Ancient Monuments

History on the Ground

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The northern of two bowl barrows on Holme Mount

A Scheduled Monument in Steeple with Tyneham, Dorset

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Latitude: 50.6594 / 50°39'33"N

Longitude: -2.1331 / 2°7'59"W

OS Eastings: 390687.31366

OS Northings: 84420.709213

OS Grid: SY906844

Mapcode National: GBR 21V.FKH

Mapcode Global: FRA 67FB.DSC

Entry Name: The northern of two bowl barrows on Holme Mount

Scheduled Date: 18 April 1963

Last Amended: 14 July 1994

Source: Historic England

Source ID: 1009859

English Heritage Legacy ID: 21943

County: Dorset

Civil Parish: Steeple with Tyneham

Traditional County: Dorset

Lieutenancy Area (Ceremonial County): Dorset

Church of England Parish: Wareham Lady St Mary

Church of England Diocese: Salisbury


The monument includes the northernmost of two bowl barrows aligned north-south
and situated on a hilltop.
The barrow mound is 1.5m high and 11m in diameter. Surrounding the mound is a
ditch from which material was quarried during its construction. This has
become partially infilled over the years but can still be seen as a slight
depression c.2m wide.
The barbed wire fence and associated concrete post which truncates the barrow
ditch on its west side, the current flagpost and its two iron girder supports,
as well as the remains of an old wooden support, are excluded from the
scheduling but the ground beneath is included.

The site of the monument is shown on the attached map extract.
It includes a 2 metre boundary around the archaeological features,
considered to be essential for the monument's support and preservation.

Source: Historic England

Reasons for Scheduling

Bowl barrows, the most numerous form of round barrow, are funerary monuments
dating from the Late Neolithic period to the Late Bronze Age, with most
examples belonging to the period 2400-1500 BC. They were constructed as
earthen or rubble mounds, sometimes ditched, which covered single or multiple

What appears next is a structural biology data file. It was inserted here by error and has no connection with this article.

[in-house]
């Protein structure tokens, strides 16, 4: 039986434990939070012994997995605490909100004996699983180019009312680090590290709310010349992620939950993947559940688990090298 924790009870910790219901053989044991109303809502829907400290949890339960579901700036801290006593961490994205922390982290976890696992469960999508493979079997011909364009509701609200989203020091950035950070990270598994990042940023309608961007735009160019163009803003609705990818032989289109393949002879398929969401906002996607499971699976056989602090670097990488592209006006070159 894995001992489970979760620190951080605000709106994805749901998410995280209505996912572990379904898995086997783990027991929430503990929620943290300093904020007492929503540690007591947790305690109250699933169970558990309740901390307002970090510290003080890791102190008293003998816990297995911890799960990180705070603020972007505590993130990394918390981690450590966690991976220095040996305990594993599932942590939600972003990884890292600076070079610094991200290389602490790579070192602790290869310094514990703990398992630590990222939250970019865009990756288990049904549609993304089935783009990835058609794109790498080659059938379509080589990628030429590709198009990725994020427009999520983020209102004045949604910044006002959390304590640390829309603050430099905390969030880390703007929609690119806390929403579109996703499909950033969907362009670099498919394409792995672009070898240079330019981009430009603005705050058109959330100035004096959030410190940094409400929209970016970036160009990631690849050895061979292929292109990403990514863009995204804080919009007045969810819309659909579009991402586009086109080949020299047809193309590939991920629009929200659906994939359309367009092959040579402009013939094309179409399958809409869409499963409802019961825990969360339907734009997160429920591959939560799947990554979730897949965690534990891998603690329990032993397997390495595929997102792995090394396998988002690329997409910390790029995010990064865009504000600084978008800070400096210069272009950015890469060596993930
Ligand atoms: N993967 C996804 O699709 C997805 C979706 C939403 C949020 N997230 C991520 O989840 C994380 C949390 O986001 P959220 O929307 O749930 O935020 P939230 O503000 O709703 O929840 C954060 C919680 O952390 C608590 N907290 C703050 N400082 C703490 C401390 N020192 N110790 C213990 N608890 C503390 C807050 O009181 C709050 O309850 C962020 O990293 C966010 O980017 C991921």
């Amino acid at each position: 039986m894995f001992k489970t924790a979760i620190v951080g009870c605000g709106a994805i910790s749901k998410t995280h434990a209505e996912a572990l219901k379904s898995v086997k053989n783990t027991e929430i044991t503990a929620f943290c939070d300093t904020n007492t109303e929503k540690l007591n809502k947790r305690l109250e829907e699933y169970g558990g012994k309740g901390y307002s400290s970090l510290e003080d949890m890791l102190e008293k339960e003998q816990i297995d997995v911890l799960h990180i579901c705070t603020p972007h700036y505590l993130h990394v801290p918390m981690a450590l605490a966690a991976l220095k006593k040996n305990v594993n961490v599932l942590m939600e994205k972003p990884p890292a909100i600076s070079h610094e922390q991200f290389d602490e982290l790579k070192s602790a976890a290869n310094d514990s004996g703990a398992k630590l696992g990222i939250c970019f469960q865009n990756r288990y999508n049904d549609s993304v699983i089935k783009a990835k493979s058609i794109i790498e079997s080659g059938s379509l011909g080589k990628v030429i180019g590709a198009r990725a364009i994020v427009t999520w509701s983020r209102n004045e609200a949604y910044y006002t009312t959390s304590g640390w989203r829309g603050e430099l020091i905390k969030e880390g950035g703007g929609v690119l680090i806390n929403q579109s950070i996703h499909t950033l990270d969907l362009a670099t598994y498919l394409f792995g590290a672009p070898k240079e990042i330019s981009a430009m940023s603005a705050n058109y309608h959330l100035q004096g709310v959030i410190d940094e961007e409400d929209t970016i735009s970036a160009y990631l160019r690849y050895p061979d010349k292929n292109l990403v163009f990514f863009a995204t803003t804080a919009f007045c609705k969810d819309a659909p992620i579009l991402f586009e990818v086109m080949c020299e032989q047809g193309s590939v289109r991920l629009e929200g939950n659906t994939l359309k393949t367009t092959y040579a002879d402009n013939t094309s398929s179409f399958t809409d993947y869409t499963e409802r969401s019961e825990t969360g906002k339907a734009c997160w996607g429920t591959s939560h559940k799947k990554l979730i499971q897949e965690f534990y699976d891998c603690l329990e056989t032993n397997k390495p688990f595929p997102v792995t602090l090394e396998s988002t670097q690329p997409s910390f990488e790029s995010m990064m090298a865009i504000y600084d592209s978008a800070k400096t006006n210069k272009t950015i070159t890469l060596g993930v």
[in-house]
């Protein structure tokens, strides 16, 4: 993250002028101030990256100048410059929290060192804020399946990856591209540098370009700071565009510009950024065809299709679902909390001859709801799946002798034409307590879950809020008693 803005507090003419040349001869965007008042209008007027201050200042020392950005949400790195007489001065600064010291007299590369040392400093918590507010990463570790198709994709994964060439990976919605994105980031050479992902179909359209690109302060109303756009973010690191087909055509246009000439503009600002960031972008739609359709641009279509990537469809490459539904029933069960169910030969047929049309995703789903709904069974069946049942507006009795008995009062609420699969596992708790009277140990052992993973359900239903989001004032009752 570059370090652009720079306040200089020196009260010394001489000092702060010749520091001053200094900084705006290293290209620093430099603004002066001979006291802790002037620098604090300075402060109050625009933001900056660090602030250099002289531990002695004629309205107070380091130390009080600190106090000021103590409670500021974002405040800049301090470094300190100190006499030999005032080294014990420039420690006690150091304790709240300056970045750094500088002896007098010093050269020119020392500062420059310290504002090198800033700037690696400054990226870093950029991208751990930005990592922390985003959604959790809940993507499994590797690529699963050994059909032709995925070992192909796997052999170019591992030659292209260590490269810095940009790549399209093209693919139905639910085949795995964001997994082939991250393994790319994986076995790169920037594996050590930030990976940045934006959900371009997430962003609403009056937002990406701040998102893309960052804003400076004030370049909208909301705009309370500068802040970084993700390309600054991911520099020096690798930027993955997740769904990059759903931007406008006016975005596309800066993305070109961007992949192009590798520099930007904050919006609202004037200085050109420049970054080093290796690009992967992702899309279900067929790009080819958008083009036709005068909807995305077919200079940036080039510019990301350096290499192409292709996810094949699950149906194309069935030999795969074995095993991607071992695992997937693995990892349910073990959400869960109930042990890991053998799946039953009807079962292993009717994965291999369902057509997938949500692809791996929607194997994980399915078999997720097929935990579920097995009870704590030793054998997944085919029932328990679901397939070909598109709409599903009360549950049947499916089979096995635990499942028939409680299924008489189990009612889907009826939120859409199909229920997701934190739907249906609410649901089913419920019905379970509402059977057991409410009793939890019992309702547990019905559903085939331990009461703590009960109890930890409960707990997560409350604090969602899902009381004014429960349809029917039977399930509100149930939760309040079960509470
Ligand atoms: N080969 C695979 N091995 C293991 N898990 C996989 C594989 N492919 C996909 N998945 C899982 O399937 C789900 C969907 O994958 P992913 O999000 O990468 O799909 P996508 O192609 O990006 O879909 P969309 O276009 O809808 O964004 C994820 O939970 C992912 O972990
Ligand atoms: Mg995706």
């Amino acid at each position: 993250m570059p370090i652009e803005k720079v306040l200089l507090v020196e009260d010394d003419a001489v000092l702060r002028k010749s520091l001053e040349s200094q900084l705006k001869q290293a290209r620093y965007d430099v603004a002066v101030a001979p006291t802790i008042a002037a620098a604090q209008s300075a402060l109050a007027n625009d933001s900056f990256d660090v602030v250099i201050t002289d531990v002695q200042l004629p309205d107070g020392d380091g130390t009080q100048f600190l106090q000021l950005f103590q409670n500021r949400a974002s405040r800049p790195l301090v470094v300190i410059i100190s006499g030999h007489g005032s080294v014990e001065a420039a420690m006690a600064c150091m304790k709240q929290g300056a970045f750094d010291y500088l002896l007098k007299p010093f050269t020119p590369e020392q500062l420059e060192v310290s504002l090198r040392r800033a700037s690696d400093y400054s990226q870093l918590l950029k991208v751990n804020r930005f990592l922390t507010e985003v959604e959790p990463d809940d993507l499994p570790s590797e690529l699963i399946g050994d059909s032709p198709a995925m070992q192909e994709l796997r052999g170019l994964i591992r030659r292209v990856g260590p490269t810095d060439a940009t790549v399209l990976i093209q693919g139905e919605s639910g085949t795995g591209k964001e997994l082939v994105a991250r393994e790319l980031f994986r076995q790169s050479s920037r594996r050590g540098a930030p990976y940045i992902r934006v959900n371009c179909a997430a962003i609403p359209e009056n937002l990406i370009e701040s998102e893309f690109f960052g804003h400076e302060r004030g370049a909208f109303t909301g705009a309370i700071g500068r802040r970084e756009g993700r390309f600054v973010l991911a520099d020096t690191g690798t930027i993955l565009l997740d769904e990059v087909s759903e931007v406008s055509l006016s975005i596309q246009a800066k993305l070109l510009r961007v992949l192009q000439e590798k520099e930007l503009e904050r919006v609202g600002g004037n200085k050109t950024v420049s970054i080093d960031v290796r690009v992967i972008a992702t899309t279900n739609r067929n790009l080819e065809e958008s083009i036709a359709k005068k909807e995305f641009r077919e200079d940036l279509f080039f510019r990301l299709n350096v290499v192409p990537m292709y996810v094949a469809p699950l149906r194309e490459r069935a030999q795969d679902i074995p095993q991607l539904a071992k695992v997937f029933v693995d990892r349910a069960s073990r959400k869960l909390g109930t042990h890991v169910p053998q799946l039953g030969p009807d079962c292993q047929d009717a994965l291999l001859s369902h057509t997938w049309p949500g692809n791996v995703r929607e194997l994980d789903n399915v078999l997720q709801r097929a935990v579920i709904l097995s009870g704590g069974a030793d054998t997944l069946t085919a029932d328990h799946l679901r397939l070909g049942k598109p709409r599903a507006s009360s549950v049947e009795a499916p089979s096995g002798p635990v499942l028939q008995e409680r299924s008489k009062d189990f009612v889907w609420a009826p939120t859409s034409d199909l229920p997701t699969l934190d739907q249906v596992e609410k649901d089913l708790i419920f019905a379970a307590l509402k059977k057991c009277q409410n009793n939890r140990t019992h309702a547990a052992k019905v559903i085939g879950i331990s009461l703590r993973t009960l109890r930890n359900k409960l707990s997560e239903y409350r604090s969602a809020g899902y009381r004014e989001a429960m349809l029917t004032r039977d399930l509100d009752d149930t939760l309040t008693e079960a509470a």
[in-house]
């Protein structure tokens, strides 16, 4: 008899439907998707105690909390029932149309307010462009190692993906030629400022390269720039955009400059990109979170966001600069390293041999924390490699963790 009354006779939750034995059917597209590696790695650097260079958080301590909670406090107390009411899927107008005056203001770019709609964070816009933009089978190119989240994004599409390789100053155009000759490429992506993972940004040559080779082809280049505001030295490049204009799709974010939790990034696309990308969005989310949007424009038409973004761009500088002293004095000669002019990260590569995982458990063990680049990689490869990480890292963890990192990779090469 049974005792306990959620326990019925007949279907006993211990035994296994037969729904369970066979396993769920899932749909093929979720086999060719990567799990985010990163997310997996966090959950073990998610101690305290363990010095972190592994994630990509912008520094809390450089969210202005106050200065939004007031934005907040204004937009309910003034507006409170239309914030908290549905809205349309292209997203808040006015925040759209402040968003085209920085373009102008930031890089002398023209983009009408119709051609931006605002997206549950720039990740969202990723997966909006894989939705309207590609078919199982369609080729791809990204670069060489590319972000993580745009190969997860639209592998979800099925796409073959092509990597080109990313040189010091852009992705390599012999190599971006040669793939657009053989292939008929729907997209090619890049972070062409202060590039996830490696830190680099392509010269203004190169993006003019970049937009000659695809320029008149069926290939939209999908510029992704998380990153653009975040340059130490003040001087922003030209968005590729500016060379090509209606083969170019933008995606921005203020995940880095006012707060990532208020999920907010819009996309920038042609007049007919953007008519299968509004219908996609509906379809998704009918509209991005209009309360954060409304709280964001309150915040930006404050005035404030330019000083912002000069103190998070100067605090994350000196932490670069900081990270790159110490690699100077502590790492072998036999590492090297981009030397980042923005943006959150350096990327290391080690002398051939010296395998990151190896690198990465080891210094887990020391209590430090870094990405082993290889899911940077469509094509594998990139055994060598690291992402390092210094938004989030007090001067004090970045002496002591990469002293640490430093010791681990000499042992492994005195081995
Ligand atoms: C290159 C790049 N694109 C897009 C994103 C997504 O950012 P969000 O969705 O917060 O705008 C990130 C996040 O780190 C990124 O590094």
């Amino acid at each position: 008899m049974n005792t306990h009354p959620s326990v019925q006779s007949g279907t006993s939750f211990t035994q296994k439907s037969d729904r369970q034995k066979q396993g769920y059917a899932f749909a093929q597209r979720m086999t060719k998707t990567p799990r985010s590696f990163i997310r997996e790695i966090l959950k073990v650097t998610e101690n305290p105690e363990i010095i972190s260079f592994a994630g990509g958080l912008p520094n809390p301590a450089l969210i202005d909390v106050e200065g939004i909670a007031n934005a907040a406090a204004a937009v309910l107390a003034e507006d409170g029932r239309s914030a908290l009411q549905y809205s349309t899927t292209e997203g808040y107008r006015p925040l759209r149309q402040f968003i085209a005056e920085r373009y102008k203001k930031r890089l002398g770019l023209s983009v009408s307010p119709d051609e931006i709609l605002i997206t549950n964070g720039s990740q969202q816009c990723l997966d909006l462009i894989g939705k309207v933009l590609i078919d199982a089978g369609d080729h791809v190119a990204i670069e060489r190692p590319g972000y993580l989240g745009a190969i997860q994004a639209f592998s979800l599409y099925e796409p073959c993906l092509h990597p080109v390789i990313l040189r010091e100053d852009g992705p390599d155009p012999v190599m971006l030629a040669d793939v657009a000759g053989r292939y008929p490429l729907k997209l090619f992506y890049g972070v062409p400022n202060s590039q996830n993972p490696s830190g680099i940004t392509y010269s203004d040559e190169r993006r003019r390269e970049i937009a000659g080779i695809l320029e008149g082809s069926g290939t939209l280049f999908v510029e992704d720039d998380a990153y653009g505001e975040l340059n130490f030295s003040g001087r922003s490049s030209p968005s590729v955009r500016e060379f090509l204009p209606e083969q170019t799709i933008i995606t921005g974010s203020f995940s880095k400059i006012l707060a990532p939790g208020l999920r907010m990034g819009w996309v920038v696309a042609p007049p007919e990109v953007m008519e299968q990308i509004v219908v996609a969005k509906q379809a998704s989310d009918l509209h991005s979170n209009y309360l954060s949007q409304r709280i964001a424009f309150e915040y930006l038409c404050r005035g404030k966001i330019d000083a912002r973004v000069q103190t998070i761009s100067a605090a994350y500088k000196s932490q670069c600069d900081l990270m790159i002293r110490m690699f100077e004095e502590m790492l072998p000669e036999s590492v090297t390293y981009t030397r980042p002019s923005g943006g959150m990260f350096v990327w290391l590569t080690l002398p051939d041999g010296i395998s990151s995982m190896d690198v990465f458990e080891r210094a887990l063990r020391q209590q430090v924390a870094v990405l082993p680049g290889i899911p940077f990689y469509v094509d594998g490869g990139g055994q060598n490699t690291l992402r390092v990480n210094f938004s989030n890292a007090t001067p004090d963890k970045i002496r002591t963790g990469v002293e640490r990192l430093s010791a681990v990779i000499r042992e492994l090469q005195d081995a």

burials. They occur either in isolation or grouped as cemeteries and often
acted as a focus for burials in later periods. Often superficially similar,
although differing widely in size, they exhibit regional variations in form
and a diversity of burial practices. There are over 10,000 surviving bowl
barrows recorded nationally (many more have already been destroyed), occurring
across most of lowland Britain. Often occupying prominent locations, they are
a major historic element in the modern landscape and their considerable
variation of form and longevity as a monument type provide important
information on the diversity of beliefs and social organisations amongst early
prehistoric communities. They are particularly representative of their period
and a substantial proportion of surviving examples are considered worthy of

The bowl barrow on Holme Mount survives comparatively well and contains
archaeological remains and environmental evidence relating to the monument and
the landscape in which it was constructed. This barrow is one of a number
which survive on this area of heathland between the River Frome and the Dorset

Source: Historic England


Books and journals
Royal Commission on Historical Monuments, , County of Dorset , (1970)

Source: Historic England

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